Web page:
Muscle weakness, spasms, and cramps may occur and generally are more common in Gitelman syndrome than the related Bartter syndrome. Affected individuals may experiences episodes of fatigue, dizziness, fainting (due to low blood pressure), muscle weakness, muscle aches, cramps and spasms. Affected individuals may also experience a specific form of cramping spasms called tetany. Tetany is marked by cramping spasms of certain muscles, particularly those of the hands and feet, arms, legs and/or face. Tetany may be provoked by hyperventilation during periods of anxiety.
Symptomatic episodes may also be accompanied by abdominal pain, vomiting, diarrhea or constipation, and fever. Vomiting or diarrhea in a patient with Gitelman syndrome may lead to the misdiagnosis of eating disorder or cathartic abuse as the cause of hypokalemia. Falsely accusing a patient with Gitelman or Bartter syndrome of these behaviors can cause loss of trust as well as adverse psychological and emotional consequences. Measurement of urinary chloride will help differentiate Gitelman syndrome (high urinary chloride) from hypokalemia resulting from GI fluid losses. (urine chloride < 10 meQ/L). Seizures may also occur and in some people may be the initial reason they seek medical assistance. A loss of sensation or feeling of the face (facial paresthesia) characterized by numbness or tingling is common. Less often, tingling or numbness may affect the hands. The severity of fatigue can vary widely. Some individuals are severely fatigued to the point where it interferes with daily activities; other individuals never report fatigue as a specific symptom.
Affected individuals may or may not experience excessive thirst (polydipsia) and a frequent need to urinate (polyuria) including the excessive need to urinate at night (nocturia). When these symptoms do occur they are usually mild. Blood pressure can be abnormally low (hypotension) in comparison to the general population. Affected individuals often crave salt or high-salt foods. Salt craving frequently begins in childhood and is helpful in making a correct diagnosis.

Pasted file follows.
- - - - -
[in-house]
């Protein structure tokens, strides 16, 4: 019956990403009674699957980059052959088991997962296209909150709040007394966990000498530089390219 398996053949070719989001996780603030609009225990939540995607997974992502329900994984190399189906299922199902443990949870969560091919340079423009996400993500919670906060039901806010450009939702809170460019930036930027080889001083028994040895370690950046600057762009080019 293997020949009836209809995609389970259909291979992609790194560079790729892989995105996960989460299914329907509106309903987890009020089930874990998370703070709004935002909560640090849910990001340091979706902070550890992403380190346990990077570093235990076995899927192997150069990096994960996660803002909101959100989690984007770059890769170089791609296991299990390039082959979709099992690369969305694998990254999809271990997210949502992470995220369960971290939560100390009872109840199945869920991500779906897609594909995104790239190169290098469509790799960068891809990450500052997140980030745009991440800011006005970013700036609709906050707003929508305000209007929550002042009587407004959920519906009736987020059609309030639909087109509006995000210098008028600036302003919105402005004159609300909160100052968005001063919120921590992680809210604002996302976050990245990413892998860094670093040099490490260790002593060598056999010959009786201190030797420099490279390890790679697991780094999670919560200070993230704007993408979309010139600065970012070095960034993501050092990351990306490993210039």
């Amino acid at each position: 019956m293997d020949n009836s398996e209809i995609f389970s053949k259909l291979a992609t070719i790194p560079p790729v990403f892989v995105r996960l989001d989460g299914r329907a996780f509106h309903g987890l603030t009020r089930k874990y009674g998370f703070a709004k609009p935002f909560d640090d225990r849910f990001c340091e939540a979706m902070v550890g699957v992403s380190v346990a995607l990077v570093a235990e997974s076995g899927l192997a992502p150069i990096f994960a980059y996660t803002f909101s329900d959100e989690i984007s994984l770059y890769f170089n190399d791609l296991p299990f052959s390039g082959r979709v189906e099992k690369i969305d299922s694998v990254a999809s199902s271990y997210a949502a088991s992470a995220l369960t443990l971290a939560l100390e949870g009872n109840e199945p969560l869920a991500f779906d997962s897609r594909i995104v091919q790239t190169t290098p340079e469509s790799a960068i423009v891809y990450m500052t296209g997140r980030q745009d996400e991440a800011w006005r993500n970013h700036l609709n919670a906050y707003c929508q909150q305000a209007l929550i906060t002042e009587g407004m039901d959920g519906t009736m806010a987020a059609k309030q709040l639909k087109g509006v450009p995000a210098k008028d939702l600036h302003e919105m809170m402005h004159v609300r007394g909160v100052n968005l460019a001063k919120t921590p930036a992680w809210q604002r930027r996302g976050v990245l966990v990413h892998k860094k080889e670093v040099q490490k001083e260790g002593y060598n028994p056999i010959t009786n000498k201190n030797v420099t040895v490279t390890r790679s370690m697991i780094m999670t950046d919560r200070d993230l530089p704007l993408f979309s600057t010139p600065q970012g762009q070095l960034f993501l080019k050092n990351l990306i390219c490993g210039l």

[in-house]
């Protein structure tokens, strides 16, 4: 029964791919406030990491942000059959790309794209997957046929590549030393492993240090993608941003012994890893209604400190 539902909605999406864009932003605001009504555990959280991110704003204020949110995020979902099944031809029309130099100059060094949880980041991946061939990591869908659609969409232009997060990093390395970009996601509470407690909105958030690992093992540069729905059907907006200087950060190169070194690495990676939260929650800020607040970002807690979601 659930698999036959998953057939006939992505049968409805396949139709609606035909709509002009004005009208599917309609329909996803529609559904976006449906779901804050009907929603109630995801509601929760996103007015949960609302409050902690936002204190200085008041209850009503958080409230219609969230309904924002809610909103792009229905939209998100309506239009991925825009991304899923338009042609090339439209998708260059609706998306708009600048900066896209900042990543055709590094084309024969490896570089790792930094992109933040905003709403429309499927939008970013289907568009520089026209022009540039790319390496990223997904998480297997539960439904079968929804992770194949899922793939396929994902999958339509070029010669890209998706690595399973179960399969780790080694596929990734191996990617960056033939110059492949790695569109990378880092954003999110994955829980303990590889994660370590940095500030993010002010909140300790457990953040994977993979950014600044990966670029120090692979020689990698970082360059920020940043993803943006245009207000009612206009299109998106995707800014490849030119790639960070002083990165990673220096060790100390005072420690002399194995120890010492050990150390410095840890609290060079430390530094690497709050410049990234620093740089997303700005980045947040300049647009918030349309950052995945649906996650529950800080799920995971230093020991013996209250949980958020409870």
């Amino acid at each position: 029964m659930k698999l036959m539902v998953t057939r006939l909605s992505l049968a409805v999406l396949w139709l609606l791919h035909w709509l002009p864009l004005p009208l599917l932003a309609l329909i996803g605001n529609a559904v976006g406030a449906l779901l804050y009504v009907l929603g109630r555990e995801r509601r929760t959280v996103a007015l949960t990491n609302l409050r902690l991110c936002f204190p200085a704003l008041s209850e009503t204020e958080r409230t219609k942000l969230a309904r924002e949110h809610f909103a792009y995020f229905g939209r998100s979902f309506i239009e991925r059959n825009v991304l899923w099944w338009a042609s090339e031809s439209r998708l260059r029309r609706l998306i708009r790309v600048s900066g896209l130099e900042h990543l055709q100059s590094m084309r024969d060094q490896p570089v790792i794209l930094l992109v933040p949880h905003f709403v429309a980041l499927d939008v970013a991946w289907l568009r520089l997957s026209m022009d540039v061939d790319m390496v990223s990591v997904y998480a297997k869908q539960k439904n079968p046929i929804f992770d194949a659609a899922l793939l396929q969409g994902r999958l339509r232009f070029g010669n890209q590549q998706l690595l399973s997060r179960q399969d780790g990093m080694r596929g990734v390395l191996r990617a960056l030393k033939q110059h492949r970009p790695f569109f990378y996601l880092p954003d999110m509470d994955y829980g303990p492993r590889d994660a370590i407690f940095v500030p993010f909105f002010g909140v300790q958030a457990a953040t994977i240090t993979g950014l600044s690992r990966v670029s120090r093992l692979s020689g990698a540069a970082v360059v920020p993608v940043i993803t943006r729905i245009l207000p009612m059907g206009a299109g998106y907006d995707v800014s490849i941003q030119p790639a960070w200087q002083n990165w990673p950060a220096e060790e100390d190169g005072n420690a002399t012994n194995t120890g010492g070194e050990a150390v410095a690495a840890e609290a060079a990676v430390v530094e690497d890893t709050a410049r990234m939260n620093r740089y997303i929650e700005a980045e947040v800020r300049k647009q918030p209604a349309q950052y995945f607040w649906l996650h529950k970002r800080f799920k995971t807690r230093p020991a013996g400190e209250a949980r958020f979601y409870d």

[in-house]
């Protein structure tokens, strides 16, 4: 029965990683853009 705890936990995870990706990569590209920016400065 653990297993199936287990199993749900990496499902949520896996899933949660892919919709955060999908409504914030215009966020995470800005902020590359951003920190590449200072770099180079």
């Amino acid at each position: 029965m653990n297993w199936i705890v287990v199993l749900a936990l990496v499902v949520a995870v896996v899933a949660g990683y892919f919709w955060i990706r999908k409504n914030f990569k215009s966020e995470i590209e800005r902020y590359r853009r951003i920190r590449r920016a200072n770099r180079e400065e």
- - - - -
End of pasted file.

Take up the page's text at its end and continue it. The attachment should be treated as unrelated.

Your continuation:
Some affected adults develop chondrocalcinosis, a condition characterized by the accumulation of calcium in the joints. Its development is thought to be related to hypomagnesemia. Affected joints may be swollen, tender, reddened, and warm to the touch. In some individuals, chondrocalcinosis and its complications are the only symptoms that develop.
Gitelman syndrome is generally considered to be a milder variant of Bartter syndrome, with symptoms often overlapping with Bartter syndrome type 3 (classic Bartter syndrome). Renal salt wasting is more severe and begins earlier in life in Bartter syndrome than in Gitelman syndrome. However, researchers have determined that in rare cases more severe complications can occur in the newborn (neonatal) period. In these cases, affected infants experience severe hypokalemia and hypomagnesemia, which can be associated with an increased need to urinate and passage of large amounts of urine (polyuria), diminished muscle tone (hypotonia), muscle spasms, growth delays and a failure to grow and gain weight as would be expected based on age and gender (failure to thrive). Earlier-onset, more severe cases have occurred in greater frequency in male infants than female infants.
In affected individuals who experience significant electrolyte imbalances, irregular heartbeats (cardiac arrhythmias) may develop. Although rare, if untreated, these cardiac arrhythmias can potentially progress to cause sudden cardiac arrest and potentially sudden death. These cardiac issues result from a prolonged QT interval. The QT-interval is measured on the electrocardiogram and, if prolonged, indicates that the heart muscle is taking longer than usual to recharge between beats.